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FAI Board have told Sports Minister Shane Ross they will be stepping down

Independent.ie logo Independent.ie 16/04/2019 Daniel McDonnell
a group of people sitting posing for the camera: FAI Board members © SPORTSFILE FAI Board members

THE FAI's own auditors have notified authorities of potential failures in the company's accounts - and the sports minister has revealed that the entire board of the football association is to step down.

Deloitte have filed a notice to the Company Registration Office stating that "proper accounting records" were not kept at the Football Association Of Ireland.

Auditors Deloitte took the unusual and fairly dramatic step of reporting the failure by the company to keep proper accounting records on Friday, April 12, using a standard form.

Failure to maintain proper books is regarded as a Category 2 offence under the Companies act – and is potentially a criminal offence. In extreme cases offences can result in fines of up to €50,000 and up to five years in prison.

The filing said the FAI had contravened Sections 281 and 282 of the Companies Act 2014 – the specific rules setting out how a company must maintain adequate accounting records.

As auditors Deloitte had signed off on the FAI's most recent accounts, but that filing makes clear auditors relied on information provided by the directors and that the directors themselves are responsible for the preparation of the financial statements.

Meanwhile, the FAI Board have indicated to Sports Minister Shane Ross that they will be stepping down.

The FAI wrote to Mr Ross this morning to say they would be taking 'decisive action'. Mr Ross wants an EGM called before the next scheduled AGM of the Association in July and wants to "facilitate a transition to a new board by way of transparent elections".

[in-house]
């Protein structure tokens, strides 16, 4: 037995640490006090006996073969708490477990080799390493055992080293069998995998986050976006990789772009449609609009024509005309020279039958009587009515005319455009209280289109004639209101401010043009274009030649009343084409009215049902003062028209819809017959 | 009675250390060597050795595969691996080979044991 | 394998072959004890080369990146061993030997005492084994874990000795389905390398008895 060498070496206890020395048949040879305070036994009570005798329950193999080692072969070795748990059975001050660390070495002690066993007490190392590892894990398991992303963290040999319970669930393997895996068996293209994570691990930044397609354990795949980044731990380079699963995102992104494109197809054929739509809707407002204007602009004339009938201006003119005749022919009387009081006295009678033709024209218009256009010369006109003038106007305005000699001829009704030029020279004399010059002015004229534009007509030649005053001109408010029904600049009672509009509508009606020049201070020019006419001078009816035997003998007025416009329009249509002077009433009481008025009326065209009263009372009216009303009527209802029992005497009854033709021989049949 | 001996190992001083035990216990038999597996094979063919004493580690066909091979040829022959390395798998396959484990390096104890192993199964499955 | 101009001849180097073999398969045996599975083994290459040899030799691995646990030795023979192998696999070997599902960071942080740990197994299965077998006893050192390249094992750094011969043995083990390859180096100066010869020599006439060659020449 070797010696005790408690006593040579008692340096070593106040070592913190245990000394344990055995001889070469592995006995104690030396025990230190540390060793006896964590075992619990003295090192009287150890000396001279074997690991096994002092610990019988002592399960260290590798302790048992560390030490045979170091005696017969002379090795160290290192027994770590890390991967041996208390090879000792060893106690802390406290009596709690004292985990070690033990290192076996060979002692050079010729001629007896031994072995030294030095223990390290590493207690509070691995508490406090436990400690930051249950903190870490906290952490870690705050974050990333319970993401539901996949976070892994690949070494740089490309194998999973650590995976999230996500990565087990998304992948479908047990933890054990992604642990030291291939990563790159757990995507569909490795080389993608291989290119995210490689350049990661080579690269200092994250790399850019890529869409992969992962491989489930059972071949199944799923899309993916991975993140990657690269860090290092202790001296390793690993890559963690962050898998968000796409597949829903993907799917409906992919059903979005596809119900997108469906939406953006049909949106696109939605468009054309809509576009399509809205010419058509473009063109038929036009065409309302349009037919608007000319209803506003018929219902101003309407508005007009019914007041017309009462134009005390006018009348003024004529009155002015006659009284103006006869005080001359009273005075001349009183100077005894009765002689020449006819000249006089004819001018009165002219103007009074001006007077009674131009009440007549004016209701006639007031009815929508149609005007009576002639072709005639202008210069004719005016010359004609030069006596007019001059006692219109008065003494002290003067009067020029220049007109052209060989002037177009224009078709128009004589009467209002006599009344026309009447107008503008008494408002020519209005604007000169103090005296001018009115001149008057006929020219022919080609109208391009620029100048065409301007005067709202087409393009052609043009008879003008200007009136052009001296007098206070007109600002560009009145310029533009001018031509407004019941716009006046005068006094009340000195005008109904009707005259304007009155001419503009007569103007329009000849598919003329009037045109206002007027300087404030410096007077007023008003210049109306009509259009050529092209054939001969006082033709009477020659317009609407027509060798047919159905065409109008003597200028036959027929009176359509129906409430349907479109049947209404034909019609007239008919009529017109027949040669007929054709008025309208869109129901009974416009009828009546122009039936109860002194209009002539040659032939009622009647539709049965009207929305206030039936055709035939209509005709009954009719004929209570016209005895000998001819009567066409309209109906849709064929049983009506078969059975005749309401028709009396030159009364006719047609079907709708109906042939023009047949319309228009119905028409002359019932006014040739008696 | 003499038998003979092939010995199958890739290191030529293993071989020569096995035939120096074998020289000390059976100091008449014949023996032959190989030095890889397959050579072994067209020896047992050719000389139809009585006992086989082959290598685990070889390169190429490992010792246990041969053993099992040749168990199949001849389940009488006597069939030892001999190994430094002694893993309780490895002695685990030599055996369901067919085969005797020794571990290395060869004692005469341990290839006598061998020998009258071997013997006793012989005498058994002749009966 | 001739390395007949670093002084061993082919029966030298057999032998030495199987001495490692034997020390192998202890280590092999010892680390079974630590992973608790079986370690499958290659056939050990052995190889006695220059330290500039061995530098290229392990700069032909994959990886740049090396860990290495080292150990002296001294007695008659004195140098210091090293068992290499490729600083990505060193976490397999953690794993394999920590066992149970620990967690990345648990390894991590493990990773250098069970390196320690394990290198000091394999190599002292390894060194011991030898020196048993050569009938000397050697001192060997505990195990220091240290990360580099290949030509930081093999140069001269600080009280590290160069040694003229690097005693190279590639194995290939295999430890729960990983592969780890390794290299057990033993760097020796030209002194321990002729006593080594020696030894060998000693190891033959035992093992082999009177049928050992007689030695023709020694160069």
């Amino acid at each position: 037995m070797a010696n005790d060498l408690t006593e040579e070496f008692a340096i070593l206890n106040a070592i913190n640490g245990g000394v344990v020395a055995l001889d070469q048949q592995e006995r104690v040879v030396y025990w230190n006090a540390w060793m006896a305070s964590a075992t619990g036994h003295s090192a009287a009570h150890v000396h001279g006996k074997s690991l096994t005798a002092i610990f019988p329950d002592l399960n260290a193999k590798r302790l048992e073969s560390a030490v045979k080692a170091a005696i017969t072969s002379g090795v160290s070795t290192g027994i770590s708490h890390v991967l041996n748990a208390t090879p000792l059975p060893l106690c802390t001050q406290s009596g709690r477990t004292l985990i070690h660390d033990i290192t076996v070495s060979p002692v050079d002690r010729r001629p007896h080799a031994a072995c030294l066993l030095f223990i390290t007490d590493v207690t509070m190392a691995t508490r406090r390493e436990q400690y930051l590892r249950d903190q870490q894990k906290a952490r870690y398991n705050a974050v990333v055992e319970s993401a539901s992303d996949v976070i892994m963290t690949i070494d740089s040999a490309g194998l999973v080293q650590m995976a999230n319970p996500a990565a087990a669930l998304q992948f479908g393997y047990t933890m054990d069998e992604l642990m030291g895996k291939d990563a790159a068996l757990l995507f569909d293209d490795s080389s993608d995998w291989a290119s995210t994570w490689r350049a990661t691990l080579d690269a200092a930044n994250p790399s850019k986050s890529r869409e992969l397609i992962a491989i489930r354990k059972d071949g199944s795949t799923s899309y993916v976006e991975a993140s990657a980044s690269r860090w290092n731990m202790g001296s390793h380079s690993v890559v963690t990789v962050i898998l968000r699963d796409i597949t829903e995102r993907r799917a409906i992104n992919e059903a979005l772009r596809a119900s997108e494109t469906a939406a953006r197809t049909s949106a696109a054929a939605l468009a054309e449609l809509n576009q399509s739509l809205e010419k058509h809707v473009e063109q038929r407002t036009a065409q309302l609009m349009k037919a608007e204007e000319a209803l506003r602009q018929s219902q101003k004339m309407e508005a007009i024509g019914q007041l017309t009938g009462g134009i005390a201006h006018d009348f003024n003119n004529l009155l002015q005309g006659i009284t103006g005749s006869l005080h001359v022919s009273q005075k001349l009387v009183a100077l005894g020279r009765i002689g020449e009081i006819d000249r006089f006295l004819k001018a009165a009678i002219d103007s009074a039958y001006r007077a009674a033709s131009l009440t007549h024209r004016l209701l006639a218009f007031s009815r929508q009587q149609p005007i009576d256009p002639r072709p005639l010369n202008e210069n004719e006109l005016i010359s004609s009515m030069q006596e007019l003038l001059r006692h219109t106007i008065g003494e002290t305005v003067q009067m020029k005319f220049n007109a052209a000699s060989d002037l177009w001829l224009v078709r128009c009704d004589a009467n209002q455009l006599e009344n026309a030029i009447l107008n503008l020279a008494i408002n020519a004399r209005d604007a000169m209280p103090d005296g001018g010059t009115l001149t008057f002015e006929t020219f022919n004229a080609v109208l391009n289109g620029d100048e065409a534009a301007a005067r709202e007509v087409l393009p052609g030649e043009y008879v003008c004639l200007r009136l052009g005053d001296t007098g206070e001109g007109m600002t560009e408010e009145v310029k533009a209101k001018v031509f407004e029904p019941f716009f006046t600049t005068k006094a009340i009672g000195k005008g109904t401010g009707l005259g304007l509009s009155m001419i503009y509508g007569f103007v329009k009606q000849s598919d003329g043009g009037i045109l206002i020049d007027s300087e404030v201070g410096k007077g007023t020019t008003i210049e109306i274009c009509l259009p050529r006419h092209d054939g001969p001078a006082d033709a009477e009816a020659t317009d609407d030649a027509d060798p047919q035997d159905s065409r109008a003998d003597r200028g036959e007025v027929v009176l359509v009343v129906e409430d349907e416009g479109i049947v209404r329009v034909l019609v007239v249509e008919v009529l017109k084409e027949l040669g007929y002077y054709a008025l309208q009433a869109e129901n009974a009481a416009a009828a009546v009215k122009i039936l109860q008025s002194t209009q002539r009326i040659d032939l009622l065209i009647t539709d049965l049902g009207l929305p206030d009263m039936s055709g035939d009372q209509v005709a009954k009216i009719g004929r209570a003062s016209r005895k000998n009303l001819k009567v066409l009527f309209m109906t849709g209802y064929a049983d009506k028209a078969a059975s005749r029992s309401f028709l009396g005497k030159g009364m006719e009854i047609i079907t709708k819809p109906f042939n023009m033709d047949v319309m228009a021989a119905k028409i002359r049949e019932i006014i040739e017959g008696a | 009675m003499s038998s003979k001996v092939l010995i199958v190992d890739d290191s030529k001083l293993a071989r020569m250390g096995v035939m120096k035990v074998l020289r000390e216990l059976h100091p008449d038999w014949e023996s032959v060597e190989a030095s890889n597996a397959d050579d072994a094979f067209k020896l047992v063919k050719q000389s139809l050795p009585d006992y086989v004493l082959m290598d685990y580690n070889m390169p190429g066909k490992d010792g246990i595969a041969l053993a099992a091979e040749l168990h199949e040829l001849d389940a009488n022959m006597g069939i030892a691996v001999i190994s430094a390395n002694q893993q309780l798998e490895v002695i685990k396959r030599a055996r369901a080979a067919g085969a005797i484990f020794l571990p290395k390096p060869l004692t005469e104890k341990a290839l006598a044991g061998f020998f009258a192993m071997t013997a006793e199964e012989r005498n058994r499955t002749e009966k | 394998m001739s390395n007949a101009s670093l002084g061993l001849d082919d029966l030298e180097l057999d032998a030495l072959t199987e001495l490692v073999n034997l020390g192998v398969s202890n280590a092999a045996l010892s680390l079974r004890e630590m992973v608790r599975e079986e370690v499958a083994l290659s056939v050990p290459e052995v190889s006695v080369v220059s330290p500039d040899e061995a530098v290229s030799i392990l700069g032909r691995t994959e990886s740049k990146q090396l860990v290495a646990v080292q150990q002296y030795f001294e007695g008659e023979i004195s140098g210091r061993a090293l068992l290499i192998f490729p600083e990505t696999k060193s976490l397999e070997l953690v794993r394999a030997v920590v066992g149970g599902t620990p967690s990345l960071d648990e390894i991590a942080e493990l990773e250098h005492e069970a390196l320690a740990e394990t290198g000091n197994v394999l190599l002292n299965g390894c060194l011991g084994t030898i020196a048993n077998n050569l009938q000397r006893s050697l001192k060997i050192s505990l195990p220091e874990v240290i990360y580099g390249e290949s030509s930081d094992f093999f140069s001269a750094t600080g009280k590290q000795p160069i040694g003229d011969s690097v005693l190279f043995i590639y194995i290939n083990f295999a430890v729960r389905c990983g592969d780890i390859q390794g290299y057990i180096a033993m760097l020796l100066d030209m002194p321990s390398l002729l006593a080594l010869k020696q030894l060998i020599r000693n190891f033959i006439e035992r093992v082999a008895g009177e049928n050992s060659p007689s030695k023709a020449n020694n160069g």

"The existing board will step down to allow for a new board to be constituted in the best interests of football," said Minister Ross.

"There will be no further funding until we have received credible answers. I will be closely monitoring developments on corporate governance and the conditions that no new capital payments will be made by my department to the FAI until I am satisfied with the new measures."

The current board is made up of President Donal Conway, Vice President Noel Fitzroy, Mick Hanley, Jim McConnell, Eamon Naughton, Paraic Treanor, John Earley and Niamh O'Donoghue.

Honorary Secretary Michael Cody and Honorary Treasurer Eddie Murray resigned from their roles yesterday and John Delaney is no longer a board member since he changed from CEO to Executive Vice President.

Ross added the new FAI board should have a wider base, "include representatives of players, male and female, supporters, leagues." And Ross called for a "stakeholders forum" for all facets of the game to come together and shape a future.

Sport Ireland agreed to a full audit of the FAI last night.

Adrian Horan of the Institute of Public Administration will chair a review of governance at the FAI and Sport Ireland say audit of FAI will be "as extensive as they need it to be".

John Treacy added that the Mazars review, commissioned bu the FAI, will be a full investigation of what's come into the public domain.

"We will bear in mind the outcome of Mazars Report when conducting our own audit," said Mr Treacy.

Mr Ross envisages that the FAI will get their house in order to qualify for future funding.

"They can make applications but it's when they drawdown," said Minister Ross.

"That's when the crucial period would be. I wouldn't discourage them from making applications at all. I anticipate if they take the necessary urgent measures, they will not be penalised in any way.

"There will be applications tomorrow. Then, there will be allocations. Then there will be a drawdown. It's a three stage process. I don't anticipate that by the time we get to drawdown, we'd have the problems you anticipating."

MORE ON FAI:

Is John Delaney still on full pay? (Independent.ie)

Auditors report FAI for breaking laws (The Journal)

Eamon Dunphy blasts John Delaney (Dublin Live)

The four contenders vying for the FAI CEO hot seat (Independent.ie)

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